Thomson, Neal S.
Improved Culture Technique for Mycobacterium ulcerans
Faculty Mentor: Dr. Richard Robison, Department of Microbiology
Mycobacterium ulcerans is a pathogenic bacterium and is the causative agent of
Buruli Ulcer, a common mycobacterial disease similar to tuberculosis and leprosy. Buruli
Ulcer is endemic to Western Africa and produces a deforming and sometimes lethal skin
disease. One major obstacle for research is the slow growth of the bacterium in batch
culture. M. ulcerans currently grows in vitro with a doubling time of about 4.8 days,
resulting in an average culture time of 8-10 weeks before the appearance of colonies.
This evidence makes it difficult to study M. ulcerans in the laboratory. The goal of my
research was to improve the media and conditions used to culture M. ulcerans bacterium
to perhaps shorten the doubling times. My research partner and I believed that upon
identifying the proper conditions we could cut the average culture time to about 5 weeks,
which is similar to the growth rate of Mycobacterium tuberculosis (a close relative).
Obtaining a faster growth rate for this pathogen would double the research progress on
M. ulcerans in laboratories worldwide.
In a review of the current literature we found several research studies suggesting
that aquatic algae enhanced the growth rate of M. ulcerans in culture. The algae,
Hydrodictyon reticulatum, was said to be similar to an endemic species found in Western
Africa where M. ulcerans is present. Other research showed that lower oxygen
concentrations yielded faster growth rates. I decided to reference these studies and design
an experiment that would establish a procedure to utilize the algae in standard culture
techniques. I also planned to determine the optimal CO2 and O2 concentrations for the
growth of M. ulcerans. I hypothesized that with the ideal combinations of these two
variables (algae concentration/CO2 levels) that M. ulcerans generation time would be
greatly reduced during exponential growth.
The first step in my experimentation was to design an apparatus that would serve
as a growth environment for the algae. This task was accomplished successfully using our
laboratory supplies. The algae grew well in vitro, but it took almost two months to obtain
sufficient algae to begin the research study. Growing and maintaining the algae was a
challenging task. As a result I was unable to begin the experiment according to my initial
plans. Nevertheless, after several months of growth I was able to harvest and extract
enough algae to run two experimental trials of the study.
I used pure algal extract to supplement the bacterial media (Middlebrook 7H11)
and I plated two different strains of M. ulcerans on each plate, (ATCC 19423 and Africa
0551). The alga was added to the media at different concentrations to see if there was an
optimal range for growth. Concentrations ranged from 20% - 30% as I also had a 0%
plate for a negative control. The plated bacteria were incubated at 33C in the CO2
incubator. After four weeks of incubation I noticed that several of the plates had been
contaminated with a fungus. Unfortunately all of the plates were affected and were
discarded. We determined that the contamination was caused by an experimental error
during one of the preparatory steps of the experiment. Therefore we had to start the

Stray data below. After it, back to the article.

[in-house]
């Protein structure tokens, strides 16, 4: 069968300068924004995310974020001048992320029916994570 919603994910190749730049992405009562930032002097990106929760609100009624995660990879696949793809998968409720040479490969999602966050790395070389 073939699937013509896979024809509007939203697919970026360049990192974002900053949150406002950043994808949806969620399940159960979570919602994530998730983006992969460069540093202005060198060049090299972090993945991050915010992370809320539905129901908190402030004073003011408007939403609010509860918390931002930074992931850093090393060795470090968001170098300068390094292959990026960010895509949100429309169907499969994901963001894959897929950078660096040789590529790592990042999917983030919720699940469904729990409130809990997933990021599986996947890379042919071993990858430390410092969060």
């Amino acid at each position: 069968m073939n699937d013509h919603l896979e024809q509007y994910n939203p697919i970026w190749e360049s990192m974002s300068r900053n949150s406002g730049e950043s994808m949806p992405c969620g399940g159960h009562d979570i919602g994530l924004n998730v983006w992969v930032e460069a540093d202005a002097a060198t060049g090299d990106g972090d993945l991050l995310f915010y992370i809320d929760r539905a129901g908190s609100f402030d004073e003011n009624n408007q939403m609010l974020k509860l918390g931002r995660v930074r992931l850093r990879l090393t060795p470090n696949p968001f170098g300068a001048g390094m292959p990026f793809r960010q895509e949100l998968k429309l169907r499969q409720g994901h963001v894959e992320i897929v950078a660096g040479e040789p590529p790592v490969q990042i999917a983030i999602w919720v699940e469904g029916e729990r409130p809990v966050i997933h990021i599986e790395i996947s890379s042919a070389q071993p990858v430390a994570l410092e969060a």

experiment once again from the beginning.
During the second trial I was resolved to eliminate all of the previous human
errors that caused the contamination. I also realized that there were elements of the
experimental design that needed to be revised. Consequently, I designed the experiment
so that there was a more inclusive range of algal concentrations. Concentrations ranged
from 5%- 30% as the 0% negative control was again included. After only two weeks of
incubation at 33C in the CO2 incubator I observed very faint bacterial growth on each of
the plates. This was a surprising observation and I was very excited. Never before had we
observed such a rapid growth of M. ulcerans in the laboratory. The two different strains
had also displayed different morphological features. The strain that was obtained from
Africa was a yellowish color and the ATCC strain was a light cream color. I was very
careful not to disrupt the growth of the bacteria and focused on strict aseptic technique
when working with the plates. Careful examination of the plates consisted of a daily
analysis of growth to see if the bacterial colonies were consistent with those of M.
ulcerans. In approximately four weeks of culture time I observed that the bacterial
colonies began to raise and clump together, a characteristic of most mycobacteria. To
determine if the bacteria were indeed M. ulcerans I performed two acid-fast bacterial
stains on each of the plates. I concluded with my mentoring professor that the results
were positive for the presence of M. ulcerans.
This research study has been an important part of the research efforts in our
laboratory. It will hopefully improve other experiments that we have designed for M.
ulcerans. I have personally been able to understand better the aspects of experimental
design and have experienced that patience and persistence are valuable scientific
attributes. The experimental results have produced many questions regarding the
enhancement of bacterial growth rates using aquatic plants. How the algae specifically
interact with M. ulcerans on a metabolic level is yet to be determined. We are interested
also in the possibility of a synergistic influence of the algae with other known growth
factors. The ORCA Grant has provided me with an opportunity to dedicate more time to
science and has given me a clearer understanding of research. I am very grateful to have
received the award and expect that it will be a building block for other future projects.